The Supreme Court today asked the Center and the Medical Council of India to be cautious in granting permission to institutions imparting medical education saying any lapse could invite a “calamity” in the absence of qualified doctors with impeccable qualities.
Press Trust of India | Updated: August 02, 2017 20:31 IST
NEW DELHI: The Supreme Court today asked the Centre and the Medical Council of India to be cautious in granting permission to instutions imparting medical education saying any lapse could invite a “calamity” in the absence of qualified doctors with impeccable qualities. The court said that it is obligatory on part of the central government to take a reasoned decision with regard to granting permission to medical institutions to admit students.
A bench, headed by Justice Dipak Misra, said it is essential to have institutions which are worthy of imparting medical education so that the society has not only qualified doctors, but doctors who have impeccable qualities and show sensitivity.
The bench, also comprising justices Amitava Roy and A M Khanwilkar, said that the Centre should take an informed decision with regard to ‘IQ City Medical College’ before granting it permission to admit 150 student for the academic year 2017-18, in consultation with the newly constituted Oversight Committee, within two weeks.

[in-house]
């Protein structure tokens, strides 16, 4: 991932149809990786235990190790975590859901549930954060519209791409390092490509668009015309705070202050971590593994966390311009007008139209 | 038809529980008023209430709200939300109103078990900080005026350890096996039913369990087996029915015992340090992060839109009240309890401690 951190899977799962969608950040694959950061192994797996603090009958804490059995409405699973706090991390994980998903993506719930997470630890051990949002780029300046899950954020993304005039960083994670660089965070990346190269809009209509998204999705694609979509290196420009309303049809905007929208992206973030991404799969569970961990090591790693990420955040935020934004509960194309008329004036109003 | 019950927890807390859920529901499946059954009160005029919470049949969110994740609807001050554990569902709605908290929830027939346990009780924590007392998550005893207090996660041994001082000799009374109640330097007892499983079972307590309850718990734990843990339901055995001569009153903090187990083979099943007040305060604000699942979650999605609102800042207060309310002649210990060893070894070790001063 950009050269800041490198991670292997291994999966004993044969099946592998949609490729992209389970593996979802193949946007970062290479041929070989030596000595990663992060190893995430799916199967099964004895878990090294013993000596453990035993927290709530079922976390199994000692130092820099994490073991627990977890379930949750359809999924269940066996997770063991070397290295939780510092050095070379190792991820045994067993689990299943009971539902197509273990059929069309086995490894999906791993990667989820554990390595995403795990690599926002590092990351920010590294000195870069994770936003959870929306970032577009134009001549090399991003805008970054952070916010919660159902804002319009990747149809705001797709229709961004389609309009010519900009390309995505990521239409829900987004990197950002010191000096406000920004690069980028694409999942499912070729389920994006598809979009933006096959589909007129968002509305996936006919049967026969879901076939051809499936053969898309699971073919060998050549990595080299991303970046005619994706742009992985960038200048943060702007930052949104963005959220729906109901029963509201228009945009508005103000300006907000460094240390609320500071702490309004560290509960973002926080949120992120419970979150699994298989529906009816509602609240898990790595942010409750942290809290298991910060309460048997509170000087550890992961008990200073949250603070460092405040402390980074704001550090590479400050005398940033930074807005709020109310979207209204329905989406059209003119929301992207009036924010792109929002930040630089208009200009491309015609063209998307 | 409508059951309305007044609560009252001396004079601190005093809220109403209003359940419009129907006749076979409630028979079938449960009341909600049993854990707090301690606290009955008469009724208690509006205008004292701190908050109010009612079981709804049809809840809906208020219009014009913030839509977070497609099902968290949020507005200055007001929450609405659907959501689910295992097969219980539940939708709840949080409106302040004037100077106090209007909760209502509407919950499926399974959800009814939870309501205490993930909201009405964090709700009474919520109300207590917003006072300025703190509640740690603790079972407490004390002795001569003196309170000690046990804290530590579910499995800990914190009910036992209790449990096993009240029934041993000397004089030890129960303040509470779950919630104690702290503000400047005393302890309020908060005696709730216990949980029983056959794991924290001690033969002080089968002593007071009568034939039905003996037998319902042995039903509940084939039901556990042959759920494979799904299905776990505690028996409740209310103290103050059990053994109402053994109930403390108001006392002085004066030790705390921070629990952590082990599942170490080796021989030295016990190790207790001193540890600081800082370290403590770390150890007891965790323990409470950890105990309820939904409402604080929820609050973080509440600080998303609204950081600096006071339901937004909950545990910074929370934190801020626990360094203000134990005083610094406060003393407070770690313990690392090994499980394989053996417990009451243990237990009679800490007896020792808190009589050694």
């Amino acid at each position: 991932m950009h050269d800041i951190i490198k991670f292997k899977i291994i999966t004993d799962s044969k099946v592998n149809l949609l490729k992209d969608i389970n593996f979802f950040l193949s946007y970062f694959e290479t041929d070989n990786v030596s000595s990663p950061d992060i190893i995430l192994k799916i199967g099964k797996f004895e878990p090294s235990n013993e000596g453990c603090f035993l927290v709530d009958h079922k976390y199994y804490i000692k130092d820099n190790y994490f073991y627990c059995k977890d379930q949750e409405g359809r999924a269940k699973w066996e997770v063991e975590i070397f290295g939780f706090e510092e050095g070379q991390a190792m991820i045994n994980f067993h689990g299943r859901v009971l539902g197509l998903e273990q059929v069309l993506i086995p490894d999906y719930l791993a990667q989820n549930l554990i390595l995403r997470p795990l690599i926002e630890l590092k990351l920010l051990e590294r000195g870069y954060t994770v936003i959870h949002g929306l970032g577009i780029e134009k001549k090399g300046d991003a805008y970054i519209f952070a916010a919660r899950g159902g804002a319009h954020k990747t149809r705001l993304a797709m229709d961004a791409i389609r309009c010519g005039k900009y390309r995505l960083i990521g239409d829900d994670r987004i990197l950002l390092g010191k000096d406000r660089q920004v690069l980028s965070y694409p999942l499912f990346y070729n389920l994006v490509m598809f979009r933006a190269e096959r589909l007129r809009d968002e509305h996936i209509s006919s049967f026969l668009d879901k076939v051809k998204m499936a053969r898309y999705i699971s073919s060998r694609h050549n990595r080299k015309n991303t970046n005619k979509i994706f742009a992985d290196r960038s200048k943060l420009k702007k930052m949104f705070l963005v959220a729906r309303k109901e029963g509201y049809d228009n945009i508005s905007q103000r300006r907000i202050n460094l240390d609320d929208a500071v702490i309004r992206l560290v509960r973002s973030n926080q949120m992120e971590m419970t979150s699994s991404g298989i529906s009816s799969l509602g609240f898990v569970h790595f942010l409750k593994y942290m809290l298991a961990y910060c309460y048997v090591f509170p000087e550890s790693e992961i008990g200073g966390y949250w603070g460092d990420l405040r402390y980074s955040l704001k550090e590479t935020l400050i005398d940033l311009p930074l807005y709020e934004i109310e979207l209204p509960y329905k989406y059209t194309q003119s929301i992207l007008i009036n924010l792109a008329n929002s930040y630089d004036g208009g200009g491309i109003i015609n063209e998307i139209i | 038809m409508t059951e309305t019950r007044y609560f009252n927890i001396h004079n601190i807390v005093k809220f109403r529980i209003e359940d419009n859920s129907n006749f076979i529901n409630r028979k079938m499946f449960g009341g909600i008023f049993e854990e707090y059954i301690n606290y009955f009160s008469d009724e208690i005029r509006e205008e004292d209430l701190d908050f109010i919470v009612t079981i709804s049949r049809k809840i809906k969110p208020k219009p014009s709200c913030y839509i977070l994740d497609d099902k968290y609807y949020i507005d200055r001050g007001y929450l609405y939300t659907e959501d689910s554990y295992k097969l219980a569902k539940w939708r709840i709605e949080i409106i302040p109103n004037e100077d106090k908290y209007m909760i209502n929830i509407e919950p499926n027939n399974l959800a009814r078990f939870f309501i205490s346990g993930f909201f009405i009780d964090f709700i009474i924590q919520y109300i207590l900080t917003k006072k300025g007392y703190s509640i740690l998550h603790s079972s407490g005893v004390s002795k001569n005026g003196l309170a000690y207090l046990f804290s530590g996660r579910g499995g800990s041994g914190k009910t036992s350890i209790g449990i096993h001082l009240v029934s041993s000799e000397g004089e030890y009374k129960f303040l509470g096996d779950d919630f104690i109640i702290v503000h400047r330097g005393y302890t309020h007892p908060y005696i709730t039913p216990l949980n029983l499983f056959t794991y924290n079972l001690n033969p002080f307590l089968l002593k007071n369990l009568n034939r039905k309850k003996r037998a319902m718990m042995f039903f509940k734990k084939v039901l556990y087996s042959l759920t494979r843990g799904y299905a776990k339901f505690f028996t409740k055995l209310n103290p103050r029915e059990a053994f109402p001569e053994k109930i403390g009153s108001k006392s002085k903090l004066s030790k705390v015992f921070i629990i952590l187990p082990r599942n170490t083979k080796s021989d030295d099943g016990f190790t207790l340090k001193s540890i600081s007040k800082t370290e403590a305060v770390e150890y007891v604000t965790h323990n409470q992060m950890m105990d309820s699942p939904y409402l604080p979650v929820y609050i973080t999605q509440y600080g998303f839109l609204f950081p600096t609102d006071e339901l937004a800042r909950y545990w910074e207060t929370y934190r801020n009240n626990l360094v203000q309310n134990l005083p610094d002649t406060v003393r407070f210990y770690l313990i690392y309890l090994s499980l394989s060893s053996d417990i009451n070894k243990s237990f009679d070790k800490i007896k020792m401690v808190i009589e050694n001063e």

Noting the college has been running since 2013, it said the students admitted then would continue their education till 2018.
“As we find the order of the central government is not a reasoned one, it is obligatory on its part to ascribe reasons,” it said.
The court directed the Centre to afford a further opportunity of hearing to the college representatives and take a decision which should contain reasons.
It listed the matter for further hearing on August 24.
The bench said it would be inappropriate to restrict the power of the MCI by laying down as an absolute principle on the issue of compliance verification.
The assessors while visiting a college should verify all issues with regard to deficiencies and not turn a Nelson’s eye in case they perceived certain deficiencies beyond the mandate, it said.
The apex court verdict came on a plea filed by the college in Burdwan in West Bengal seeking quashing of the order of the Ministry of Health and Family Welfare refusing to renew the permission for the accademic year 2017-18 to admit the fifth batch of 150 MBBS students.
The MCI has found certain deficiancies during its surprise inspection of the college and its facilities and had recommended the Centre not to renew the permission to the college for the academic year 2017-18.